Investment: Don’t write off Hong Kong just yet
The great and the good have assembled again for the Global Financial Leaders investment summit in Hong Kong.
Hong Kong’s latest Global Financial Leaders’ investment summit, a three-day shindig that started on November 6, was quite an affair.
Last year’s event, entitled ‘Navigating Beyond Uncertainty’, was really a love-letter to the world, beseeching investors and institutions not to forget about the city. Eddie Yue, Hong Kong Monetary Authority’s chirpy chief executive, kicked off proceedings. Financial bigwigs crossed oceans to a city yet to lift pandemic restrictions, including Morgan Stanley chairman and chief executive James Gorman and UBS chairman Colm Kelleher.
But would the same gang reconvene for the second year in a row? You betcha. In fact, the turnout at this year’s event, called ‘Living with Complexity’ (which again sounds less like the title of a financial summit and more like an album of ambient music), was even better.
Gorman and Kelleher joined Deutsche Bank chief executive Christian Sewing to discuss financial uncertainty. Former Bank of England governor Mark Carney sat down with Standard Chartered chief executive Bill Winters to ponder the state of environmental, social and governance issues. And HSBC chief Noel Quinn mulled the future of the cross-border Greater Bay Area with Bank of China chairman Ge Haijiao.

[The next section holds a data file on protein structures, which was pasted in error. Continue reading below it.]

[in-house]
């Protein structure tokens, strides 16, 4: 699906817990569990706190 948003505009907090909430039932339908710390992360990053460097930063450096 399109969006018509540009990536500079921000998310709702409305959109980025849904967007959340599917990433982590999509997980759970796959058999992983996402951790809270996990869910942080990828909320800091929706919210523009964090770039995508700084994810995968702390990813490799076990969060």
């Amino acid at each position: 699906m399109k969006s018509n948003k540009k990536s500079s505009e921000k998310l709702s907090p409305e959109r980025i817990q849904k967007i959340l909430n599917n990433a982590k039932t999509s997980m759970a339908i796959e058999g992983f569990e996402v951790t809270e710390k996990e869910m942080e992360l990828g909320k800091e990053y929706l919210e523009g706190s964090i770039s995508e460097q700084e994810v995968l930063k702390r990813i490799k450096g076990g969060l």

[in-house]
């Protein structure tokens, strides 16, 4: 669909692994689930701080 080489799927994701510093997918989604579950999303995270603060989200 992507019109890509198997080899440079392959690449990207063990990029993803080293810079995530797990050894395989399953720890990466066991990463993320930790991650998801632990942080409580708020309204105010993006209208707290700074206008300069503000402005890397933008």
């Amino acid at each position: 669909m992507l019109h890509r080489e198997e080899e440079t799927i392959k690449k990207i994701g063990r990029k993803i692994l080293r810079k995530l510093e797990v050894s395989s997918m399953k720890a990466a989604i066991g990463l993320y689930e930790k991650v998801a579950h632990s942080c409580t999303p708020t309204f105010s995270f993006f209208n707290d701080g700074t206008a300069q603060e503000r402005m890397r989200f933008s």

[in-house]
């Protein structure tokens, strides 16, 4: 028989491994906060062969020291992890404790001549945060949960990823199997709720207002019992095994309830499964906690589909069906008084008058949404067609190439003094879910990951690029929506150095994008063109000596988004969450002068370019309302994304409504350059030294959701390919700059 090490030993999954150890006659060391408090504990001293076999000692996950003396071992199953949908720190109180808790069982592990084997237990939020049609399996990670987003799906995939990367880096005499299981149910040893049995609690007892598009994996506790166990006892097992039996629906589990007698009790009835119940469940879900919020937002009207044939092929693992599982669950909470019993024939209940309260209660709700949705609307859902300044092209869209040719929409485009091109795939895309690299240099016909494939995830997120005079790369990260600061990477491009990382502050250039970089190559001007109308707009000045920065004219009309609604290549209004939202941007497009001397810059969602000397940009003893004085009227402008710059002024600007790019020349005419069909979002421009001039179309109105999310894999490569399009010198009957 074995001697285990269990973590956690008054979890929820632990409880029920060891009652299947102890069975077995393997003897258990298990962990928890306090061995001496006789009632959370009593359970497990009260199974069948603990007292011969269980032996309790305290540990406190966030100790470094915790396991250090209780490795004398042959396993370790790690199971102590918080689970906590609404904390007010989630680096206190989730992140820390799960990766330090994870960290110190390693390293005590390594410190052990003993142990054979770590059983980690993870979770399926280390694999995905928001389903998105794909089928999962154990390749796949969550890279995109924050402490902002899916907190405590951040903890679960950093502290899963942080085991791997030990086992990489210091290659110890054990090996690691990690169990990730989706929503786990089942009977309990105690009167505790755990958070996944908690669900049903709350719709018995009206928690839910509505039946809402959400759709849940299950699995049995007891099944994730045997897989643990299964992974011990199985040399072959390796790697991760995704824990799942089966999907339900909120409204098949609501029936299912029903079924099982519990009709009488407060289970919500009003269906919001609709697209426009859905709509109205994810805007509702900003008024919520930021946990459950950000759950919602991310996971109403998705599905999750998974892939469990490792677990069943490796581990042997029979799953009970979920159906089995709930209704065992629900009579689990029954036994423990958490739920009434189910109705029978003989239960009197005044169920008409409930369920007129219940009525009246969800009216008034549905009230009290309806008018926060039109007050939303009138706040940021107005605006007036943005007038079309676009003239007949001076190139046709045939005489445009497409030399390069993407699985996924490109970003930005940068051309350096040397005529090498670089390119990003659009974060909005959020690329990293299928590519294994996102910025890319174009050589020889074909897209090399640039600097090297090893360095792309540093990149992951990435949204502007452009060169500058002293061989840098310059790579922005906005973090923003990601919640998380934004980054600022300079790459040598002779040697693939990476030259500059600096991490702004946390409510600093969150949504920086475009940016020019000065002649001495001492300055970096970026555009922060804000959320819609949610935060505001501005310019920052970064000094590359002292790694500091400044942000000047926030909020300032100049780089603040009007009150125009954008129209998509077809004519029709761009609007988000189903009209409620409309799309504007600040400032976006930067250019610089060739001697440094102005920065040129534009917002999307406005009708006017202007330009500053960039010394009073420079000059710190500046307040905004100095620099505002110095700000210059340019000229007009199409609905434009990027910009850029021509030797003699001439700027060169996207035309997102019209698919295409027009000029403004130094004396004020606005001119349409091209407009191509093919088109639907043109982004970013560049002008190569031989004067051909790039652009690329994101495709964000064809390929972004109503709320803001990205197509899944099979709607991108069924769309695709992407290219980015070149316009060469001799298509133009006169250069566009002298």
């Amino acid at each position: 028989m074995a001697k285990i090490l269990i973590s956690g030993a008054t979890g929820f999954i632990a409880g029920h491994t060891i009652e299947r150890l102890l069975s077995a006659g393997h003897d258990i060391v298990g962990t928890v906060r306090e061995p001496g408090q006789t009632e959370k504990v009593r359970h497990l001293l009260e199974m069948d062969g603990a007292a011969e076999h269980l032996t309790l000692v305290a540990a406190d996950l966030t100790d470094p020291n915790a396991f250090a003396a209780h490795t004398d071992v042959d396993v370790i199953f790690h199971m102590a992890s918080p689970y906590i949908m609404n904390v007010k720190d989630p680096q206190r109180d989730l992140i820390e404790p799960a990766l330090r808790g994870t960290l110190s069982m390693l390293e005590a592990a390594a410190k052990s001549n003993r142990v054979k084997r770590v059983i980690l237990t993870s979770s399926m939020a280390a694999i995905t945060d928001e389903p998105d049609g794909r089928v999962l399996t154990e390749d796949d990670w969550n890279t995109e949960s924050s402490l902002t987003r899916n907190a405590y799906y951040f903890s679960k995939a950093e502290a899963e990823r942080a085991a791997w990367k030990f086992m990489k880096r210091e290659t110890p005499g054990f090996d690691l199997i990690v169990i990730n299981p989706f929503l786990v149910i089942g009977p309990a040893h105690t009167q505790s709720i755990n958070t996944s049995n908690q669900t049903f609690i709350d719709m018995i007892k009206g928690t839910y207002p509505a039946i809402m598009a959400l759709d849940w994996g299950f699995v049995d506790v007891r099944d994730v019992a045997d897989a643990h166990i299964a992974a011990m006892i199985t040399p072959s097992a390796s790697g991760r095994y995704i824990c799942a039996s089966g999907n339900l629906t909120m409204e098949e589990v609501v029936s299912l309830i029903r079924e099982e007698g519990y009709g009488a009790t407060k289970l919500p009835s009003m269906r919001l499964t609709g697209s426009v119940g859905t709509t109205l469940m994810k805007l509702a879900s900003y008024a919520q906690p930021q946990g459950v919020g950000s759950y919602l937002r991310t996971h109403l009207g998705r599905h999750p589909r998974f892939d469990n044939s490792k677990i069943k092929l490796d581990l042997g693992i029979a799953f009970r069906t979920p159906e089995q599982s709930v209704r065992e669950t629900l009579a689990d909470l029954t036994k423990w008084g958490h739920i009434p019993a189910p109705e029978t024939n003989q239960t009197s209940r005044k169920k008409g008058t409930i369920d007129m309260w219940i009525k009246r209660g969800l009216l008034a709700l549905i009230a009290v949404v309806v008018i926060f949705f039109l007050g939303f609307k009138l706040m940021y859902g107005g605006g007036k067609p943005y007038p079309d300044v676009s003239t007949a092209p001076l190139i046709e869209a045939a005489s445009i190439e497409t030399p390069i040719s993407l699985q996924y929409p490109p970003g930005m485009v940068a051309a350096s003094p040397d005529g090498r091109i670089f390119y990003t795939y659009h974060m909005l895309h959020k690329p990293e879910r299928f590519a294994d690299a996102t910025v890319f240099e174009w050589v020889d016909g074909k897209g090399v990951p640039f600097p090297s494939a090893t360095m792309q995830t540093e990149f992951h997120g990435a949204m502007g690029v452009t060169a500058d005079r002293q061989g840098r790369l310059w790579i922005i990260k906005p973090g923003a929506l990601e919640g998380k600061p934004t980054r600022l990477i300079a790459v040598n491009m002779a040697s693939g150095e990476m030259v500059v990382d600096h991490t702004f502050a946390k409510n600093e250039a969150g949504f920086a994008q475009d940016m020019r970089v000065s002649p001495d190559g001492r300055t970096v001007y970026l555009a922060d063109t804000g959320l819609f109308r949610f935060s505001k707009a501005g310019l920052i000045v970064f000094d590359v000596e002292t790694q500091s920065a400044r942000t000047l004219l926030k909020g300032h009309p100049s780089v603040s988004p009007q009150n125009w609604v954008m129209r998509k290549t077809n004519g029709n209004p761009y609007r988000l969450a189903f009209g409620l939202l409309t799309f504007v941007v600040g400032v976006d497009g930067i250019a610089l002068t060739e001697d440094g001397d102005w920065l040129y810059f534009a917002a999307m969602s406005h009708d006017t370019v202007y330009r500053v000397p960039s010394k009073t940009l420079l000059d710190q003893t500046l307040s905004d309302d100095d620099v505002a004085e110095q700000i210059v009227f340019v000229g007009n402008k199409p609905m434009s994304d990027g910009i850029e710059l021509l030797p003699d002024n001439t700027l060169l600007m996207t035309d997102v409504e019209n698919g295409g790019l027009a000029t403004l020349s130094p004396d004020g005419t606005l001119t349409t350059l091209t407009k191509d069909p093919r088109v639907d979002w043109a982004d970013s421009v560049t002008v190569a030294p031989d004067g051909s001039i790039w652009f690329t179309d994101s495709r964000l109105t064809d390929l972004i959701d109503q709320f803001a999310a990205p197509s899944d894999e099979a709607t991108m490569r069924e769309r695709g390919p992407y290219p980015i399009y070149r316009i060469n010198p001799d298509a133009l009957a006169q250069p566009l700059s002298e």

It was quite the gathering of banking talent. Table six alone boasted Quinn, Citi chief executive Jane Fraser and Goldman Sachs chief executive and chairman David Solomon.
Unless something goes terribly wrong, this is Asia’s century
A pertinent question is: why? What convinced so many masters of the financial universe to once again fly halfway across the world. Hadn’t they heard about China’s slowdown and the push by global firms to diversify away from Asia’s largest economy? Didn’t they know Hong Kong was yesterday’s news, a once-bustling financial hub hit by years of riots, bad press and Covid-related isolation.
Three reasons immediately suggest themselves.
First, unless something goes terribly wrong, this is Asia’s century. It is bursting with ambitious corporates. Its consumers increasingly shape the global demand for goods. The region is where growth in institutional and retail banking and private wealth intersect. Little wonder global bank chiefs, given a chance, are so keen to visit and hobnob with clients.
Second, these institutions need to figure out what to do with China. Is it investable? Is the Xi administration friend or foe to banks and private businesses? Are the various crises it faces – demographics, real estate – containable or contagious? Should global lenders be pushing to secure more onshore operating licences or is a bigger prize ultimately the business they can do overseas with increasingly ambitious mainland firms?
Third, there’s Hong Kong itself. Despite its acquiescence to Beijing’s demands to all but seal itself from the world for nearly a third of a decade, it’s very much still in business. In truth, there’s nowhere else in Asia like it. That’s why the latest financial summit was a bona fide success and why a third iteration will surely take place next November, attended by many of the same smiling, senior faces.